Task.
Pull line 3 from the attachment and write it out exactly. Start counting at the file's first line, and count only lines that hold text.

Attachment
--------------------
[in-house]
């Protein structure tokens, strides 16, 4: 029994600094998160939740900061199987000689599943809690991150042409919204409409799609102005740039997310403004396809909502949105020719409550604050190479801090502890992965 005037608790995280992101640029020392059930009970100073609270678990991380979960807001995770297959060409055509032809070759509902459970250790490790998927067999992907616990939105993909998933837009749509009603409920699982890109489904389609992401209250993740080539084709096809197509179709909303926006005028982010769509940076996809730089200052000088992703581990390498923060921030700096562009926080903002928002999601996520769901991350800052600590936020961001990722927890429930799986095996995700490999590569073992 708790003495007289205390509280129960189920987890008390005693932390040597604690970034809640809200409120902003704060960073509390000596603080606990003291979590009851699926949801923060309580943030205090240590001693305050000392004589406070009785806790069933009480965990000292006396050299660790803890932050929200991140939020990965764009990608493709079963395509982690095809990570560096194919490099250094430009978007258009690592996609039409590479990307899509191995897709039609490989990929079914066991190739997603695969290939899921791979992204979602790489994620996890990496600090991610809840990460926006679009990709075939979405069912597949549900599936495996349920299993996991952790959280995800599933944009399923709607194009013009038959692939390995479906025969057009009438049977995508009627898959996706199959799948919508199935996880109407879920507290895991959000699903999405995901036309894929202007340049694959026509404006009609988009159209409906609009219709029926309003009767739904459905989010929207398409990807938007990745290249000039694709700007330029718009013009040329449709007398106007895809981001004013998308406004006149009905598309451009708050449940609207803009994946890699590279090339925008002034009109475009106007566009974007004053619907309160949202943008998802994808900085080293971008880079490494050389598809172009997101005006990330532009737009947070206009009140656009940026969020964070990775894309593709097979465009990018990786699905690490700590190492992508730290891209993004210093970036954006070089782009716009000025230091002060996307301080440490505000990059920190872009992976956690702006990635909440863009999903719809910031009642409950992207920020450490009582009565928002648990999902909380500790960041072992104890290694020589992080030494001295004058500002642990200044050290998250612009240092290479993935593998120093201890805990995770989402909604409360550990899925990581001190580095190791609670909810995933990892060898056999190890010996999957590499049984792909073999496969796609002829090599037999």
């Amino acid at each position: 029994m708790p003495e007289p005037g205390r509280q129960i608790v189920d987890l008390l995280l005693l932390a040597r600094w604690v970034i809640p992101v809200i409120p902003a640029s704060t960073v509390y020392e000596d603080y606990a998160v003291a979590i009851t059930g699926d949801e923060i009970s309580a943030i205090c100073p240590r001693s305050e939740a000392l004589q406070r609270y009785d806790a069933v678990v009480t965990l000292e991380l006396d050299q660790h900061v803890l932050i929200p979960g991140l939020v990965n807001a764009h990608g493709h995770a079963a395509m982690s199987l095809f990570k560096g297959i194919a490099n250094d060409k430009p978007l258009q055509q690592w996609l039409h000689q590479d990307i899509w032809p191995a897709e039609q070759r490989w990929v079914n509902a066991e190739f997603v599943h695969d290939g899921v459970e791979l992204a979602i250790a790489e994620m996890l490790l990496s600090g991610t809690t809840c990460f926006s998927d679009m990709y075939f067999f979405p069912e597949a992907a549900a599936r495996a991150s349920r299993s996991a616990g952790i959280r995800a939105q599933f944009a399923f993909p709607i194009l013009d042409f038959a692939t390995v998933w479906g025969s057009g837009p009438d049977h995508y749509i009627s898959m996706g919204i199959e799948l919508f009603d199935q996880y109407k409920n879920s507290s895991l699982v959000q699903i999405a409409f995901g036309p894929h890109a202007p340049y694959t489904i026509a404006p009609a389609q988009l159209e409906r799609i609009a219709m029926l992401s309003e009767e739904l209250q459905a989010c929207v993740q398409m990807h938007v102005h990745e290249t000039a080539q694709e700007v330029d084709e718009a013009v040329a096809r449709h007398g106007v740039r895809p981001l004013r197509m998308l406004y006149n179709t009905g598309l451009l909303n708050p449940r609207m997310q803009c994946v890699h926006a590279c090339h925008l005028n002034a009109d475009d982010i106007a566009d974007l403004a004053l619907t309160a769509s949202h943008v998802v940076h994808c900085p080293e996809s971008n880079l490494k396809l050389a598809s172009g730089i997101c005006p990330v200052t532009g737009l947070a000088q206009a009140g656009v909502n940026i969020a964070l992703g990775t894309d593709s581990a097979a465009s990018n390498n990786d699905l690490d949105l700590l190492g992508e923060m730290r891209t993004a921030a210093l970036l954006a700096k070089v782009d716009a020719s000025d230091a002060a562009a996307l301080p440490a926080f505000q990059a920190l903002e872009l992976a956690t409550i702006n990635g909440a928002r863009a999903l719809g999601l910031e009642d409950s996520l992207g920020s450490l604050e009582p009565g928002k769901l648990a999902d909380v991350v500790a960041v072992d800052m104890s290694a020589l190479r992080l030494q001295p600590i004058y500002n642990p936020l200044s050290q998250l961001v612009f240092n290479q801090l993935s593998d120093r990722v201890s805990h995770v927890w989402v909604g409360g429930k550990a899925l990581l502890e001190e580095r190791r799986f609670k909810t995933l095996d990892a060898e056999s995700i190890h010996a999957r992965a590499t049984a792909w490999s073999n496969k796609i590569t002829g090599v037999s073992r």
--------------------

């Amino acid at each position: 029994m708790p003495e007289p005037g205390r509280q129960i608790v189920d987890l008390l995280l005693l932390a040597r600094w604690v970034i809640p992101v809200i409120p902003a640029s704060t960073v509390y020392e000596d603080y606990a998160v003291a979590i009851t059930g699926d949801e923060i009970s309580a943030i205090c100073p240590r001693s305050e939740a000392l004589q406070r609270y009785d806790a069933v678990v009480t965990l000292e991380l006396d050299q660790h900061v803890l932050i929200p979960g991140l939020v990965n807001a764009h990608g493709h995770a079963a395509m982690s199987l095809f990570k560096g297959i194919a490099n250094d060409k430009p978007l258009q055509q690592w996609l039409h000689q590479d990307i899509w032809p191995a897709e039609q070759r490989w990929v079914n509902a066991e190739f997603v599943h695969d290939g899921v459970e791979l992204a979602i250790a790489e994620m996890l490790l990496s600090g991610t809690t809840c990460f926006s998927d679009m990709y075939f067999f979405p069912e597949a992907a549900a599936r495996a991150s349920r299993s996991a616990g952790i959280r995800a939105q599933f944009a399923f993909p709607i194009l013009d042409f038959a692939t390995v998933w479906g025969s057009g837009p009438d049977h995508y749509i009627s898959m996706g919204i199959e799948l919508f009603d199935q996880y109407k409920n879920s507290s895991l699982v959000q699903i999405a409409f995901g036309p894929h890109a202007p340049y694959t489904i026509a404006p009609a389609q988009l159209e409906r799609i609009a219709m029926l992401s309003e009767e739904l209250q459905a989010c929207v993740q398409m990807h938007v102005h990745e290249t000039a080539q694709e700007v330029d084709e718009a013009v040329a096809r449709h007398g106007v740039r895809p981001l004013r197509m998308l406004y006149n179709t009905g598309l451009l909303n708050p449940r609207m997310q803009c994946v890699h926006a590279c090339h925008l005028n002034a009109d475009d982010i106007a566009d974007l403004a004053l619907t309160a769509s949202h943008v998802v940076h994808c900085p080293e996809s971008n880079l490494k396809l050389a598809s172009g730089i997101c005006p990330v200052t532009g737009l947070a000088q206009a009140g656009v909502n940026i969020a964070l992703g990775t894309d593709s581990a097979a465009s990018n390498n990786d699905l690490d949105l700590l190492g992508e923060m730290r891209t993004a921030a210093l970036l954006a700096k070089v782009d716009a020719s000025d230091a002060a562009a996307l301080p440490a926080f505000q990059a920190l903002e872009l992976a956690t409550i702006n990635g909440a928002r863009a999903l719809g999601l910031e009642d409950s996520l992207g920020s450490l604050e009582p009565g928002k769901l648990a999902d909380v991350v500790a960041v072992d800052m104890s290694a020589l190479r992080l030494q001295p600590i004058y500002n642990p936020l200044s050290q998250l961001v612009f240092n290479q801090l993935s593998d120093r990722v201890s805990h995770v927890w989402v909604g409360g429930k550990a899925l990581l502890e001190e580095r190791r799986f609670k909810t995933l095996d990892a060898e056999s995700i190890h010996a999957r992965a590499t049984a792909w490999s073999n496969k796609i590569t002829g090599v037999s073992r």